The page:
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Port activities, hinterland congestion, and optimal government policies: the role of vertical integration in logistic operations
De Borger, B.; De Bruyne, D. (2011). Port activities, hinterland congestion, and optimal government policies: the role of vertical integration in logistic operations. J. Transp. Econ. Policy 45(2): 247-275
In: Journal of Transport Economics and Policy. London School of Economics and Political Science: London. ISSN 0022-5258, more
Peer reviewed article  

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Keyword
    Marine

Authors  Top 
  • De Borger, B., more
  • De Bruyne, D., more

Abstract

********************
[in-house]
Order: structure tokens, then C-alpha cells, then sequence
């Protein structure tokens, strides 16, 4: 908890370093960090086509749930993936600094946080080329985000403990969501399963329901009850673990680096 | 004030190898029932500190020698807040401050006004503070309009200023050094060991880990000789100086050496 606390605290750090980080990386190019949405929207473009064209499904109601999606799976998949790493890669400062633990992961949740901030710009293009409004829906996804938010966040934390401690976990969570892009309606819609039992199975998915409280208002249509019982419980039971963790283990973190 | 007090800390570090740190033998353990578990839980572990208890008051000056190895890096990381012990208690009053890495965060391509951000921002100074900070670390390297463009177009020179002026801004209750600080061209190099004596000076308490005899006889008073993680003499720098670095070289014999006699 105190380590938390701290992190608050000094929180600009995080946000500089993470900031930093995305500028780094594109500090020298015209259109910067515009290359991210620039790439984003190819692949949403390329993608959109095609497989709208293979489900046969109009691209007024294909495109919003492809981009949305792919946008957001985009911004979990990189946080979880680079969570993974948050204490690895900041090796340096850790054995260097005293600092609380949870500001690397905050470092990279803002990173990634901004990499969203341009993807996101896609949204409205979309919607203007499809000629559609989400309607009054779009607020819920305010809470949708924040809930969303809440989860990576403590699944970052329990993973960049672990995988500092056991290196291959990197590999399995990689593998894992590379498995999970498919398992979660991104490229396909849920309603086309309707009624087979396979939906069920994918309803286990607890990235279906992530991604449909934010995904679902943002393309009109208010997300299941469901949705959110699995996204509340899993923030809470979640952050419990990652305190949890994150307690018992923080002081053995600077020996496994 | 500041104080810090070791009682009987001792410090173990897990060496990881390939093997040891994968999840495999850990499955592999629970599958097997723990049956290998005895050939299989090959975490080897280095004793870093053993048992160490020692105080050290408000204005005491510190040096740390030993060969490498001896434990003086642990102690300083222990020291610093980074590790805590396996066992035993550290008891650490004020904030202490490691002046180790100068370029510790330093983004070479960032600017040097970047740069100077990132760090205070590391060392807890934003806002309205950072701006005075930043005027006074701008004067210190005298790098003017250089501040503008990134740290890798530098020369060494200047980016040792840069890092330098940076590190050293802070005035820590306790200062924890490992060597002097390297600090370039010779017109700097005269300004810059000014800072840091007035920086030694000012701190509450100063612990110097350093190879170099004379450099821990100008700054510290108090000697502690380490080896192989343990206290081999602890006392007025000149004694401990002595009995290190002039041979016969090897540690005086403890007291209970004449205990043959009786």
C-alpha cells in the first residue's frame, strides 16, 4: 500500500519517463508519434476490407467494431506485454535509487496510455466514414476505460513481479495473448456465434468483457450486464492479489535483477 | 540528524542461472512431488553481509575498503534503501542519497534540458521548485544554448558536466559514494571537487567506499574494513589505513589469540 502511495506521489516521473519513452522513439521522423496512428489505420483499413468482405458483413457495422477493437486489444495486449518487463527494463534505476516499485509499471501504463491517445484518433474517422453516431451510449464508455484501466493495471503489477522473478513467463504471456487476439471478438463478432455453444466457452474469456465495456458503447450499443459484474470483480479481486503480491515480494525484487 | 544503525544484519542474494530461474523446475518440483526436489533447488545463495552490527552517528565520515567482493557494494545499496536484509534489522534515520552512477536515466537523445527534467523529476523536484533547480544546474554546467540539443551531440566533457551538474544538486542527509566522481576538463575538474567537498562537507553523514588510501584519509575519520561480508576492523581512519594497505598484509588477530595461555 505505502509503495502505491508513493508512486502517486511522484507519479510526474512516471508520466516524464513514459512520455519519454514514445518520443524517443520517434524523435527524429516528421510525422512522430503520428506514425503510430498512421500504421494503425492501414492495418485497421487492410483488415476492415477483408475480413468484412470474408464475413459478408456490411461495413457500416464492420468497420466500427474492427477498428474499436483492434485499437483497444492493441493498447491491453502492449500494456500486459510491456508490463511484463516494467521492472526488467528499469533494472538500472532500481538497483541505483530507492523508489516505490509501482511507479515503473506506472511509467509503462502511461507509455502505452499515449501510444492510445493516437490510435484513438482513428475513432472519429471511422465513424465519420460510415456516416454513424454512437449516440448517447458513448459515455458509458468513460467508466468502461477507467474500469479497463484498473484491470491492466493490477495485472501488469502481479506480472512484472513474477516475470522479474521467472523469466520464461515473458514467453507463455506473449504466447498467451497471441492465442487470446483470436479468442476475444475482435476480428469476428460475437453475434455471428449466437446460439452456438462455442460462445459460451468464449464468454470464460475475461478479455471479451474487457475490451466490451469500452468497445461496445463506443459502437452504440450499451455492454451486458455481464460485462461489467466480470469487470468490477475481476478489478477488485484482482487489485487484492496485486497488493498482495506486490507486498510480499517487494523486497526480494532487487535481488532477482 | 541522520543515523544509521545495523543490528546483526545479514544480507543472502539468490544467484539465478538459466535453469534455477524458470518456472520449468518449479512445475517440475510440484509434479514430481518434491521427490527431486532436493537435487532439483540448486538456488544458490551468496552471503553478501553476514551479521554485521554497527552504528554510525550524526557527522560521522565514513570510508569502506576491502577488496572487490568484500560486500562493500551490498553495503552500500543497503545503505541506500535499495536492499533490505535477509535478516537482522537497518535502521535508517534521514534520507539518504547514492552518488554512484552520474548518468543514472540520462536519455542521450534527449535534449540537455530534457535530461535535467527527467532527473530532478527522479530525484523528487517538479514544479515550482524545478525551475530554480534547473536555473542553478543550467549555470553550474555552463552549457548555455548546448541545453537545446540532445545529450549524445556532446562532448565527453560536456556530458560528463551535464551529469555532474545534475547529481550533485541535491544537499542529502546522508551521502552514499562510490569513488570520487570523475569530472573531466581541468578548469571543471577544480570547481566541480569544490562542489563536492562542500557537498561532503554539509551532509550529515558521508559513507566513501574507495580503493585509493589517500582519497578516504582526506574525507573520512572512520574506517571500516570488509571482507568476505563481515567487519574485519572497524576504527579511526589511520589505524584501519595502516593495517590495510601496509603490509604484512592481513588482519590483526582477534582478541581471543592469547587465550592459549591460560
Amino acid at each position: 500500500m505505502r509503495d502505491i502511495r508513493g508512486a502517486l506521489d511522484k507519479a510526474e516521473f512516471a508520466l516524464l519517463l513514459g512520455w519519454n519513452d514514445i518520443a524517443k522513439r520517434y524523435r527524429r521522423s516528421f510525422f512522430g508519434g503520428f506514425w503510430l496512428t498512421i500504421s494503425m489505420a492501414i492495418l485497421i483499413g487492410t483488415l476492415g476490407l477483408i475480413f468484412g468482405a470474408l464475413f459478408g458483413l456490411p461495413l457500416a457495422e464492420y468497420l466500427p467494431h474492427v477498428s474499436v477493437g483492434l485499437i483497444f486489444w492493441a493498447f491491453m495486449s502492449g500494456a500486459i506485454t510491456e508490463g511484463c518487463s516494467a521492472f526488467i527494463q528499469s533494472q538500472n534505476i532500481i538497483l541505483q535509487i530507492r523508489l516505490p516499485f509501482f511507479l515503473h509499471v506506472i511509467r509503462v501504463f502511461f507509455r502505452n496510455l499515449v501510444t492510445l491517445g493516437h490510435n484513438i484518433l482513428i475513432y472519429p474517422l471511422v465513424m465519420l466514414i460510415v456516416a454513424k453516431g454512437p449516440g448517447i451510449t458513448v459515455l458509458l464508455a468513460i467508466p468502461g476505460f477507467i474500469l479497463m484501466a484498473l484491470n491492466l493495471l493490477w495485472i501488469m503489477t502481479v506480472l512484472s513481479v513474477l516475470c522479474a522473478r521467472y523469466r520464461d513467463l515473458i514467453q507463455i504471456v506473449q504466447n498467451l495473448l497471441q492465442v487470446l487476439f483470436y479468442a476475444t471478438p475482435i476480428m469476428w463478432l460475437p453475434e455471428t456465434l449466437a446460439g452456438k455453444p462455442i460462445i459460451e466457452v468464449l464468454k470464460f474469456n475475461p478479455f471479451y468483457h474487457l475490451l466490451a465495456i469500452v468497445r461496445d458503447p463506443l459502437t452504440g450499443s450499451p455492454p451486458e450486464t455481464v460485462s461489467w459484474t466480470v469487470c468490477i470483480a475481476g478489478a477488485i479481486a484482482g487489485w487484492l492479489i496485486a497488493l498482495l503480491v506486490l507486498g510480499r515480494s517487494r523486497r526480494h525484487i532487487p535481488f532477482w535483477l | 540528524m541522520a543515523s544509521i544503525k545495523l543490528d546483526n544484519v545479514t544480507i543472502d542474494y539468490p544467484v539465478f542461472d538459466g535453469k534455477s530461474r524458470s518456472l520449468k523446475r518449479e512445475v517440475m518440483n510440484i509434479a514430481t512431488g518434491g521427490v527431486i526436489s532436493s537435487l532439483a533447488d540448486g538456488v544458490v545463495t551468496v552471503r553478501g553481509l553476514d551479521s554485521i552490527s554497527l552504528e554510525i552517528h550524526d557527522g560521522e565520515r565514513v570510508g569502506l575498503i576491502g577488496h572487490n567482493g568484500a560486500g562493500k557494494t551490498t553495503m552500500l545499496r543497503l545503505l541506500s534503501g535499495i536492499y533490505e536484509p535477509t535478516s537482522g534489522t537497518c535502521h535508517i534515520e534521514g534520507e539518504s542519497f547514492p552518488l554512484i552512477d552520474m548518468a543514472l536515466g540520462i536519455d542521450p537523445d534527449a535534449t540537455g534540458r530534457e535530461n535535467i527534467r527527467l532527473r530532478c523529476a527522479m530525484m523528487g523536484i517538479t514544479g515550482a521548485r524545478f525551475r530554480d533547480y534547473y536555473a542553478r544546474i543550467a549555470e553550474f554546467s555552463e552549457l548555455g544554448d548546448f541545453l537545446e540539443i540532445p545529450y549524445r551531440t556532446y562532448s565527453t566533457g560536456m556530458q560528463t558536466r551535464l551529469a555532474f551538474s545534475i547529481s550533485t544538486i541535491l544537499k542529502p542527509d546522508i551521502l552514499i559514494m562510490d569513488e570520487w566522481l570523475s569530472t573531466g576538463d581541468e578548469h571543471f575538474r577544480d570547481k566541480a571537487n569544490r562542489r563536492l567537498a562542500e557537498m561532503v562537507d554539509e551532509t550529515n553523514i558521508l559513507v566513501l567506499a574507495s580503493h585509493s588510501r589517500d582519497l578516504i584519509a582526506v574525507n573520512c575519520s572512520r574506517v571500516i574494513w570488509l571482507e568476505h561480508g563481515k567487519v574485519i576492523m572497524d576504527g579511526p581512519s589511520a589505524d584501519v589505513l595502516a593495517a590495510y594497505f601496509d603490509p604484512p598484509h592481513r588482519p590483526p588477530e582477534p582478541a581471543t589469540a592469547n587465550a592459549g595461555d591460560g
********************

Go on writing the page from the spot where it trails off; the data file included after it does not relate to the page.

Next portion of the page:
We study the implications of vertical integration in logistics and transport operations for welfare-optimal port access charges and hinterland congestion tolls. We show that, first, vertical integration of terminal operators and transport firms does not affect the optimal congestion toll rule for the hinterland, but it does imply higher optimal port access charges. Second, the government not only has an incentive to promote competition between downstream firms, it may also be beneficial to approve of vertical mergers in the logistic chain. Third, the government's failure to respond to changes in industry market structure may have large welfare effects. Fourth, both under separation and integration, optimal port fees may imply subsidies if downstream firms enjoy a high degree of market power.

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